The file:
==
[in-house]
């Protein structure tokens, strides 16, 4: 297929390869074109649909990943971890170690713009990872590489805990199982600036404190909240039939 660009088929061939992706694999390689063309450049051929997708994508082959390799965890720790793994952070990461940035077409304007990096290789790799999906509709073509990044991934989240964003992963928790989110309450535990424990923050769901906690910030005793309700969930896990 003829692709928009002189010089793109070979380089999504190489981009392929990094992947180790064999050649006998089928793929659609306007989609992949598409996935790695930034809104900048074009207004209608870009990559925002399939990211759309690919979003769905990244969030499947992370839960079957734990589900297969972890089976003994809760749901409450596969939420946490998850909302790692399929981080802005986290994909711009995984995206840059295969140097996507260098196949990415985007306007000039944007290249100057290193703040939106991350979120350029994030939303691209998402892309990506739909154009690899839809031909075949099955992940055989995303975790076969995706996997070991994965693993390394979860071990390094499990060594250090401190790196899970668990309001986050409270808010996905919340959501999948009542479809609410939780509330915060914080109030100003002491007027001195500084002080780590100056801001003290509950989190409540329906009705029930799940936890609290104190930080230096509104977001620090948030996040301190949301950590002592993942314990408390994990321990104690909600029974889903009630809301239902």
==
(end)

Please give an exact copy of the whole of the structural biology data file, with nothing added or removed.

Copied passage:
[in-house]
């Protein structure tokens, strides 16, 4: 297929390869074109649909990943971890170690713009990872590489805990199982600036404190909240039939 660009088929061939992706694999390689063309450049051929997708994508082959390799965890720790793994952070990461940035077409304007990096290789790799999906509709073509990044991934989240964003992963928790989110309450535990424990923050769901906690910030005793309700969930896990 003829692709928009002189010089793109070979380089999504190489981009392929990094992947180790064999050649006998089928793929659609306007989609992949598409996935790695930034809104900048074009207004209608870009990559925002399939990211759309690919979003769905990244969030499947992370839960079957734990589900297969972890089976003994809760749901409450596969939420946490998850909302790692399929981080802005986290994909711009995984995206840059295969140097996507260098196949990415985007306007000039944007290249100057290193703040939106991350979120350029994030939303691209998402892309990506739909154009690899839809031909075949099955992940055989995303975790076969995706996997070991994965693993390394979860071990390094499990060594250090401190790196899970668990309001986050409270808010996905919340959501999948009542479809609410939780509330915060914080109030100003002491007027001195500084002080780590100056801001003290509950989190409540329906009705029930799940936890609290104190930080230096509104977001620090948030996040301190949301950590002592993942314990408390994990321990104690909600029974889903009630809301239902």